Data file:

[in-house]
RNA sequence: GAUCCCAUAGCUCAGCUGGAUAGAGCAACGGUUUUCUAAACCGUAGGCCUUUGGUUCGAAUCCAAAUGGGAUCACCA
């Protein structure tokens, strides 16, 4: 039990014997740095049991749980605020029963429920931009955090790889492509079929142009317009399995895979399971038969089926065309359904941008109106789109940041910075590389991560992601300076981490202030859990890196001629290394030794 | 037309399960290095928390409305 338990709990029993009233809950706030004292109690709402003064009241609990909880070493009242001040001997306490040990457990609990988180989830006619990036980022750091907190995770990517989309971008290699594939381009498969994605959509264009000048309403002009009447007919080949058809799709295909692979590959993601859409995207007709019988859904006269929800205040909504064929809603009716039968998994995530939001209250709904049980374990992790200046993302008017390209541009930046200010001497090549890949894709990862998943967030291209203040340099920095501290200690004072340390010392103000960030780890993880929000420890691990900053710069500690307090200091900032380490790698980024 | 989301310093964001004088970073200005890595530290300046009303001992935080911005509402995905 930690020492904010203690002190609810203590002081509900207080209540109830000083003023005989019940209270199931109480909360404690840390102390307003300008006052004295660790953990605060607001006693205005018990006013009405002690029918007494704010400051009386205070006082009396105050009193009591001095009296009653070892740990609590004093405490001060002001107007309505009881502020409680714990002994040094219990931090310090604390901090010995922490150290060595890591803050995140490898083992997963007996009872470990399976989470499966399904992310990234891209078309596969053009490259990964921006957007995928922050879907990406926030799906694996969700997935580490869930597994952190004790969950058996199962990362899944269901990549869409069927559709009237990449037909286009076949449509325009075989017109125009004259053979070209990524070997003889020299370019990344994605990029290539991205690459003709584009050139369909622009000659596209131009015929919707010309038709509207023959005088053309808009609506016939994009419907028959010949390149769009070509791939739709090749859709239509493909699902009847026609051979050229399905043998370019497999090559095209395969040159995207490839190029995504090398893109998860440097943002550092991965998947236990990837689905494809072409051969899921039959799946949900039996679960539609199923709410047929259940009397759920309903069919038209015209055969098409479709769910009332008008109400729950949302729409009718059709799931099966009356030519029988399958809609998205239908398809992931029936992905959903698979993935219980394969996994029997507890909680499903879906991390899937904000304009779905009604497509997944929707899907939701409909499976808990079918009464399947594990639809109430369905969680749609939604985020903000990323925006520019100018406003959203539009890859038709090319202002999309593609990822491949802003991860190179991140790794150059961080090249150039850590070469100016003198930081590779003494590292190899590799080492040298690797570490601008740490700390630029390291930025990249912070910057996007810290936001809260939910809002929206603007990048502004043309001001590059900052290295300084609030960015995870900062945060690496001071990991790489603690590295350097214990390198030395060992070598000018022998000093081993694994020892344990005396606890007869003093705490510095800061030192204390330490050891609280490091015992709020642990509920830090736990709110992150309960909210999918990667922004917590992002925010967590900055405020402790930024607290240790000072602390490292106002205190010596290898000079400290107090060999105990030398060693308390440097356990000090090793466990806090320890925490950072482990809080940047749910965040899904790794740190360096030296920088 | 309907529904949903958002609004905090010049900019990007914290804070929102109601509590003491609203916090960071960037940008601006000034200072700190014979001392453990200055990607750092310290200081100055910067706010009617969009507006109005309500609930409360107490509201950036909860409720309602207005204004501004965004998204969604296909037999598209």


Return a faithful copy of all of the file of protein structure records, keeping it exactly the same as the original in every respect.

[in-house]
RNA sequence: GAUCCCAUAGCUCAGCUGGAUAGAGCAACGGUUUUCUAAACCGUAGGCCUUUGGUUCGAAUCCAAAUGGGAUCACCA
């Protein structure tokens, strides 16, 4: 039990014997740095049991749980605020029963429920931009955090790889492509079929142009317009399995895979399971038969089926065309359904941008109106789109940041910075590389991560992601300076981490202030859990890196001629290394030794 | 037309399960290095928390409305 338990709990029993009233809950706030004292109690709402003064009241609990909880070493009242001040001997306490040990457990609990988180989830006619990036980022750091907190995770990517989309971008290699594939381009498969994605959509264009000048309403002009009447007919080949058809799709295909692979590959993601859409995207007709019988859904006269929800205040909504064929809603009716039968998994995530939001209250709904049980374990992790200046993302008017390209541009930046200010001497090549890949894709990862998943967030291209203040340099920095501290200690004072340390010392103000960030780890993880929000420890691990900053710069500690307090200091900032380490790698980024 | 989301310093964001004088970073200005890595530290300046009303001992935080911005509402995905 930690020492904010203690002190609810203590002081509900207080209540109830000083003023005989019940209270199931109480909360404690840390102390307003300008006052004295660790953990605060607001006693205005018990006013009405002690029918007494704010400051009386205070006082009396105050009193009591001095009296009653070892740990609590004093405490001060002001107007309505009881502020409680714990002994040094219990931090310090604390901090010995922490150290060595890591803050995140490898083992997963007996009872470990399976989470499966399904992310990234891209078309596969053009490259990964921006957007995928922050879907990406926030799906694996969700997935580490869930597994952190004790969950058996199962990362899944269901990549869409069927559709009237990449037909286009076949449509325009075989017109125009004259053979070209990524070997003889020299370019990344994605990029290539991205690459003709584009050139369909622009000659596209131009015929919707010309038709509207023959005088053309808009609506016939994009419907028959010949390149769009070509791939739709090749859709239509493909699902009847026609051979050229399905043998370019497999090559095209395969040159995207490839190029995504090398893109998860440097943002550092991965998947236990990837689905494809072409051969899921039959799946949900039996679960539609199923709410047929259940009397759920309903069919038209015209055969098409479709769910009332008008109400729950949302729409009718059709799931099966009356030519029988399958809609998205239908398809992931029936992905959903698979993935219980394969996994029997507890909680499903879906991390899937904000304009779905009604497509997944929707899907939701409909499976808990079918009464399947594990639809109430369905969680749609939604985020903000990323925006520019100018406003959203539009890859038709090319202002999309593609990822491949802003991860190179991140790794150059961080090249150039850590070469100016003198930081590779003494590292190899590799080492040298690797570490601008740490700390630029390291930025990249912070910057996007810290936001809260939910809002929206603007990048502004043309001001590059900052290295300084609030960015995870900062945060690496001071990991790489603690590295350097214990390198030395060992070598000018022998000093081993694994020892344990005396606890007869003093705490510095800061030192204390330490050891609280490091015992709020642990509920830090736990709110992150309960909210999918990667922004917590992002925010967590900055405020402790930024607290240790000072602390490292106002205190010596290898000079400290107090060999105990030398060693308390440097356990000090090793466990806090320890925490950072482990809080940047749910965040899904790794740190360096030296920088 | 309907529904949903958002609004905090010049900019990007914290804070929102109601509590003491609203916090960071960037940008601006000034200072700190014979001392453990200055990607750092310290200081100055910067706010009617969009507006109005309500609930409360107490509201950036909860409720309602207005204004501004965004998204969604296909037999598209």